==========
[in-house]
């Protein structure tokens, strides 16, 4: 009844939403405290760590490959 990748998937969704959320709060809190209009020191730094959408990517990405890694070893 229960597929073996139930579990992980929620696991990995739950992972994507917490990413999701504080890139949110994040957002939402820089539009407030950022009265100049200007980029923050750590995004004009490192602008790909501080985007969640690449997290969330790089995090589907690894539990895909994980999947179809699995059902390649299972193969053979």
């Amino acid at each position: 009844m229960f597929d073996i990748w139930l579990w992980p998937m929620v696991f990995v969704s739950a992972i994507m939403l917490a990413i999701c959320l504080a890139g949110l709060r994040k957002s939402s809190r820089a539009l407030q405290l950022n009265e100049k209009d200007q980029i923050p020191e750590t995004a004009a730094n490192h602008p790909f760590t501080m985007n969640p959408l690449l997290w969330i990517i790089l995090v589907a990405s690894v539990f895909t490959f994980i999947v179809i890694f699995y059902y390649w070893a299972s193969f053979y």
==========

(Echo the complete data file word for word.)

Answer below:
[in-house]
């Protein structure tokens, strides 16, 4: 009844939403405290760590490959 990748998937969704959320709060809190209009020191730094959408990517990405890694070893 229960597929073996139930579990992980929620696991990995739950992972994507917490990413999701504080890139949110994040957002939402820089539009407030950022009265100049200007980029923050750590995004004009490192602008790909501080985007969640690449997290969330790089995090589907690894539990895909994980999947179809699995059902390649299972193969053979």
């Amino acid at each position: 009844m229960f597929d073996i990748w139930l579990w992980p998937m929620v696991f990995v969704s739950a992972i994507m939403l917490a990413i999701c959320l504080a890139g949110l709060r994040k957002s939402s809190r820089a539009l407030q405290l950022n009265e100049k209009d200007q980029i923050p020191e750590t995004a004009a730094n490192h602008p790909f760590t501080m985007n969640p959408l690449l997290w969330i990517i790089l995090v589907a990405s690894v539990f895909t490959f994980i999947v179809i890694f699995y059902y390649w070893a299972s193969f053979y």